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Does U-shaped happiness? Some theories about it

Does U-shaped happiness? Some theories about it

Recently we talked in Psychoactive about the relationship between age and happiness and we were struck by the data revealed by the study carried out by the National Statistics Office (ONS) of the United Kingdom and published in Medical Daily. These data, widely commented around the world, indicated that the experimentation of happiness throughout our lives had a clear form, specifically a "U" shape. that was repeated over and over again in different people.

Content

  • 1 The happiness curve
  • 2 The other psychological theories of happiness
  • 3 Towards a consensus between theories

The happiness curve

The ONS economists interviewed hundreds of participants from different countries and compared their level of happiness through surveys that analyzed key aspects such as their jobs, families, social life or partners, among other factors. After analyzing the statistical results, the researchers were surprised at this interesting pattern they had found.

According to this data, surprisingly people experience our greater happiness in two important points of our lives: around 20 years and from 69, while we notice a decline in our levels of happiness between 40 and 50 years.

These results were repeated among men and women in other high-income countries, although not in other parts of the world, which tells us how socioeconomic characteristics cultures and the different demands of these contexts influence when it comes to finding our sense of well-being.

Although economists indicate that there are personal exceptions, the clarity of these statistical results taken through the data of 23,000 people shows how the older we get, the greater the feeling of happiness we experience. This seems to be because the problems of adulthood remain in the background. Labor, economic and family demands, such as educating young children or dealing with an unsatisfactory boss or job, no longer influence our day to day and people, from the age of 69 they experience a greater sense of tranquility and freedom, as well as more desire to live the moment.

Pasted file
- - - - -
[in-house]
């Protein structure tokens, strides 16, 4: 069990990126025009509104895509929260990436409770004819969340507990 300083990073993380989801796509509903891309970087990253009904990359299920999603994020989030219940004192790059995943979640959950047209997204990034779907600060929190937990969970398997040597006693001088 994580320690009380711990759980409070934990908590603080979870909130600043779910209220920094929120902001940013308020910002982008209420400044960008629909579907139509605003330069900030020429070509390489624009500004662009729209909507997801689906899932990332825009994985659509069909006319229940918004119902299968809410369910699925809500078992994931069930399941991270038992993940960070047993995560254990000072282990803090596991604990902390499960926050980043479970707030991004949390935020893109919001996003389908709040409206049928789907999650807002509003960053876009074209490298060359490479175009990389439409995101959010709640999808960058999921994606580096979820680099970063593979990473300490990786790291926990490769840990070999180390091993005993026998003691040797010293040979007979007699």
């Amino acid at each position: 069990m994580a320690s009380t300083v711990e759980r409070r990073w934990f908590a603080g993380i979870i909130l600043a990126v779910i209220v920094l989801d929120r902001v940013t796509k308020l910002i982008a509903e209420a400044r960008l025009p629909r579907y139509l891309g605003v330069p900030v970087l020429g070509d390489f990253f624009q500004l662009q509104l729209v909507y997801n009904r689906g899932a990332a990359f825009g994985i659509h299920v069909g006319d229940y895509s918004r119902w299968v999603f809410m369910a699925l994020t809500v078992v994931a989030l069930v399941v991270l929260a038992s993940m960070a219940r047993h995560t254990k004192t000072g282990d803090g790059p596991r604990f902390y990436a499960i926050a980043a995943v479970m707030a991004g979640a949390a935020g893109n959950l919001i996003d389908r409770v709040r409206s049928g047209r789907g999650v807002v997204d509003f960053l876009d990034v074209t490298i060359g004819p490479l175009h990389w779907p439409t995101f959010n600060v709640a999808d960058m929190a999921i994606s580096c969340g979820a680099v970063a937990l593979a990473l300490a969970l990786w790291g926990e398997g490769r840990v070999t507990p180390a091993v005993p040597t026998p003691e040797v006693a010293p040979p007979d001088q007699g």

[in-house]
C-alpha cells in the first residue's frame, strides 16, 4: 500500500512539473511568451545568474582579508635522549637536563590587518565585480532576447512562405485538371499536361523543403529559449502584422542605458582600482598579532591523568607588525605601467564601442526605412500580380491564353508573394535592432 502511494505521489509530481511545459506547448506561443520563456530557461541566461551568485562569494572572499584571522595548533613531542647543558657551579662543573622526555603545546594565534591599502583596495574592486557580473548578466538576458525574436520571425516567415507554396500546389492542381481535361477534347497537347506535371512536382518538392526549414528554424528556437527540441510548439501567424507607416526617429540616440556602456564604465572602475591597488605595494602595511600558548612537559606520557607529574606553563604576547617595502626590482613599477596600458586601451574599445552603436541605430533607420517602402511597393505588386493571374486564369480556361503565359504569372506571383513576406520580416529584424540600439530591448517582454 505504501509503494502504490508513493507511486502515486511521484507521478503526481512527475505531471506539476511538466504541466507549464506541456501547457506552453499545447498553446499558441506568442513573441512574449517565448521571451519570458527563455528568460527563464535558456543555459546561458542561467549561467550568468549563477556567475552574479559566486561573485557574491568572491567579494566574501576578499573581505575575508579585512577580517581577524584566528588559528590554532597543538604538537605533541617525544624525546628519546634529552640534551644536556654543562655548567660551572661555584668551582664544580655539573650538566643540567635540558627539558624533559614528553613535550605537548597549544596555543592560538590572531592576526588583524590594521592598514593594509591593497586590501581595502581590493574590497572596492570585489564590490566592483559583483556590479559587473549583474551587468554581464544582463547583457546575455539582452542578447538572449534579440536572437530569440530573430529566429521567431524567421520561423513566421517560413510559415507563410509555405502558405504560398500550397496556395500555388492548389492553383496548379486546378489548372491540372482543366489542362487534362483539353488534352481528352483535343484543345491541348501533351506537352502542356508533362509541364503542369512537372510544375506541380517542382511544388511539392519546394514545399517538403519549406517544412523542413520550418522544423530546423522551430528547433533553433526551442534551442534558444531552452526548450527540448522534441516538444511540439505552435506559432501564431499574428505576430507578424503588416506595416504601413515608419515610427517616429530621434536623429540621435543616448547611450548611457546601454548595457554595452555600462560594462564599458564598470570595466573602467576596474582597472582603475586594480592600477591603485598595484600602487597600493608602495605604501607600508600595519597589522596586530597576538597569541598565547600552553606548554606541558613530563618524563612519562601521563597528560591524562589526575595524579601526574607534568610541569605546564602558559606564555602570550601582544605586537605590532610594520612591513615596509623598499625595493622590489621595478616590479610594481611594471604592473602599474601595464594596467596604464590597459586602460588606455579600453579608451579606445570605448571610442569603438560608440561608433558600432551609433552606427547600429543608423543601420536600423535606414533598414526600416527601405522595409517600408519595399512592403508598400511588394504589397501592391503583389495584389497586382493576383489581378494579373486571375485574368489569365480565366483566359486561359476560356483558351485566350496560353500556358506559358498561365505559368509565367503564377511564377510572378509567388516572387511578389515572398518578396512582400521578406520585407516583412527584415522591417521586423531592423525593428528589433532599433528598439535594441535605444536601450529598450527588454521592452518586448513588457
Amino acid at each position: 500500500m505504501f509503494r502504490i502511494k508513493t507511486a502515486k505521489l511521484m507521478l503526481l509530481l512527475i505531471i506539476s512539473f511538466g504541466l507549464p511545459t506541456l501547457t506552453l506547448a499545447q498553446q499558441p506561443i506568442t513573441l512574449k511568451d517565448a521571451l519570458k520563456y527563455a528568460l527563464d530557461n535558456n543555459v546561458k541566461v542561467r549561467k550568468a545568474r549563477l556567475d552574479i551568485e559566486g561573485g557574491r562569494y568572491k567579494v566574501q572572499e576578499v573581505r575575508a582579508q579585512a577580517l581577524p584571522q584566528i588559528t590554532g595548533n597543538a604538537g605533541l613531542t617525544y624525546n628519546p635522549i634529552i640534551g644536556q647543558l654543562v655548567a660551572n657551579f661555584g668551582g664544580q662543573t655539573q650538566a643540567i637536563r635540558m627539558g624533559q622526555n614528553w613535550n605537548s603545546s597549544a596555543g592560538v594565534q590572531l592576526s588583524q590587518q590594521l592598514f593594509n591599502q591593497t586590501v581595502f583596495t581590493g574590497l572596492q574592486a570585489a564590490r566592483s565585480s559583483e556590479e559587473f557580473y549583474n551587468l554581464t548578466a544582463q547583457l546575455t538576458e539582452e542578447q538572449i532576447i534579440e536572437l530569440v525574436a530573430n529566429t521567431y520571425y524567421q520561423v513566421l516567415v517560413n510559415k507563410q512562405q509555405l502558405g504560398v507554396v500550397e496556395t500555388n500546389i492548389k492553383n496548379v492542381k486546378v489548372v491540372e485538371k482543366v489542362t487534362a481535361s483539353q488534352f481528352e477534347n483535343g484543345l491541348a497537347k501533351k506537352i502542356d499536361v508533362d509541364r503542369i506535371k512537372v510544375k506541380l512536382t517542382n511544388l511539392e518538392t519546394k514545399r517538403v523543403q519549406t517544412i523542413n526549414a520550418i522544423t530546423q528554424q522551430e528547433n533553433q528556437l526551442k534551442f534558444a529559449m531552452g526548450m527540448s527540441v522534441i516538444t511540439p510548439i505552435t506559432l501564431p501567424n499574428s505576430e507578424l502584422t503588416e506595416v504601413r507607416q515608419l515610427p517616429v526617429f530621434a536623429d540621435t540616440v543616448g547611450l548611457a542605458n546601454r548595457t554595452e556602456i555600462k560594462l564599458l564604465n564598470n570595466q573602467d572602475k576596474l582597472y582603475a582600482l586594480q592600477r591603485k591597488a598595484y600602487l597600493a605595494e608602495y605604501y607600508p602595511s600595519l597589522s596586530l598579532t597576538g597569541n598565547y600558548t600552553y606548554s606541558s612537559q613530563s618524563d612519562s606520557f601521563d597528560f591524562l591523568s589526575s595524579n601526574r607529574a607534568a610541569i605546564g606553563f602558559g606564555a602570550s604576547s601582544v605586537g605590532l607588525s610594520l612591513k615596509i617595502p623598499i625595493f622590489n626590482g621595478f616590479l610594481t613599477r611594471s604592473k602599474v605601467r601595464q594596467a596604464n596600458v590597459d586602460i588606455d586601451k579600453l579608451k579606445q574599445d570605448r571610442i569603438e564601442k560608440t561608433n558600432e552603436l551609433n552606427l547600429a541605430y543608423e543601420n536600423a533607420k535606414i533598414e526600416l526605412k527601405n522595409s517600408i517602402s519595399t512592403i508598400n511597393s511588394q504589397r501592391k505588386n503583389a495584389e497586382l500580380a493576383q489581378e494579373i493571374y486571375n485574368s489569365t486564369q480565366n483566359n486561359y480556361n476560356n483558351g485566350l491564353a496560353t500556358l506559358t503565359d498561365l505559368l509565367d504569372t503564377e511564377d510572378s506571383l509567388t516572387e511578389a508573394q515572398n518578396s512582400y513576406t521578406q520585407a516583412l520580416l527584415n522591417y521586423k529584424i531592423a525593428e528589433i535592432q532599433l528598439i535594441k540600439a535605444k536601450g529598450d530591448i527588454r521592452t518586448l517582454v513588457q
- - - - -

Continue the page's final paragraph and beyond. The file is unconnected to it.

However, the curve shows a decline as we go deeper and deeper into adult life, at its lowest point. between 40-50 years, a stage in which the vital obligations and concerns seem to be greater. During the 20 years, however, there is the first bliss of happiness, probably due to high expectations about entry into adulthood and a lack of concern about the responsibilities, uncertainties and problems that we could later find.

The other psychological theories of happiness

Despite the evidence of the results of this study, it seems that the research community does not agree on the certainty of what are the necessary factors for high happiness in people. In addition to this study, other surveys have stated that the age at which we experience greater happiness is at 33 years, a stage in which people have greater maturity to manage their emotions and achieve more personal and work successes.

In addition, the field of psychology It usually relates the feeling of happiness with a multiplicity of factors that interact with each other, rather than with a closed stage line. Causes like a healthy social life, a good one physical and psychological health and the economic tranquility they are keys to experiencing this sensation so desired throughout the history of mankind, a feeling of fullness and well-being extended in time that has little to do with a specific emotion.

Towards a consensus between theories

It is clear that finding happiness is a sensation that can be quite subjective among people and that depends a lot on the expectations we create throughout our vital history. However, the ways in which different societies and economies work show their influence on the emotions of individuals clearly in this study.

The demands and obligations that the system imposes on people can generate tendencies to stress and the anxiety which are reflected in different negative emotional states and even psychological disorders. This, which for many people is difficult to manage, could be mitigated to some extent with a good psychological and emotional education that would allow us handle frustration and the stress to get this curve to become a straight or even ascending line of positive emotions.

Links of interest

//theconversation.com/hard-evidence-are-age-and-unhappiness-related-49182